Deforestation threatens Siavonga district

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Deforestation threatens Siavonga district

Siavonga, July 6, ZANIS ——— Chief Simaamba says Siavonga district will soon become a desert if government fails to control the high levels of tree cutting in the area.

He said charcoal burning in Siavonga was a serious issue which needed government to move in quickly and find the lasting solution.

"People are cutting trees indescriminately and I don’t know what government is doing to combat this problem especially in my chiefdom. It’s sad that people are busy cutting trees without realising their importance to the nation and forgetting that there is a law," he said.

Chief Simaamba of the Tonga speaking people in Siavonga district said this in an interview with ZANIS yesterday.

The traditional leader wondered why government was not active in dealing with charcoal burning reports when it was aware of the situation on the ground and it’s consequences on deforestation.

"Government has failed to arrest charcoal burners who cut trees. Imagine the law is there and the Forestry Act is also there but government is not using it. So for me am worried that if government fails to control the high levels of tree cutting then Siavonga very soon will be a desert and we will have problems as far as rain is concerned," he noted.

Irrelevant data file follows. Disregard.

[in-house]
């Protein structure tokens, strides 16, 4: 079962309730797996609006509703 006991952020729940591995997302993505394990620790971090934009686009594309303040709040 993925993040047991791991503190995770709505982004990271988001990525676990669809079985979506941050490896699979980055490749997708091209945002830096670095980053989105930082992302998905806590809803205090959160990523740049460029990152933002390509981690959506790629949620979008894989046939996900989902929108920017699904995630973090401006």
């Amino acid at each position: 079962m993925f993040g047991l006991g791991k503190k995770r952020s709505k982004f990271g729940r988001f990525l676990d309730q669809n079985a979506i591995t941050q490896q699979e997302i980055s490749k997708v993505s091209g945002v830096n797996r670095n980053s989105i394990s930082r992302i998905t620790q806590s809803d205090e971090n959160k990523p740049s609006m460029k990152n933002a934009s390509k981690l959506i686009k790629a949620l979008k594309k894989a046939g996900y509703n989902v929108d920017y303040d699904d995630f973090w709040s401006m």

Chief Simaamba has also appealed to government to send relief food to his chiefdom to avert high level of hunger situation in the area.

He observed that most of the children were suffering from malnutrition due to the hunger situation in the area.

The traditional leader also called on government to find lasting solution to eradicate the water blues in Dokota, Kariba stores, Nabutezi and Manchavwa villages.

He also advised government to use other means of providing water to the named villages as opposed to sinking bole holes in the named areas because the bole holes dries up so fast in those villages.

”These villages deserve piped water lines straight from Lake Kariba not bole holes," he said.

Meanwhile Siavonga District Commisioner Brave Mweetwa said government was doing everything possible to educate the communities on the importance of preserving the trees.

Mr Mweetwa said government will make sure that those people cutting trees comply with the law failure to that, force will be applied to deal with those who would be found wanting.

The District Commissioner said government was also trying to involve the traditional leaders to help fight against charcoal burning in the area.

"It’s sad that 70 percent of charcoal burners in the district are not indigenous Siavonga residents but come from Kafue and Chirundu districts," he said.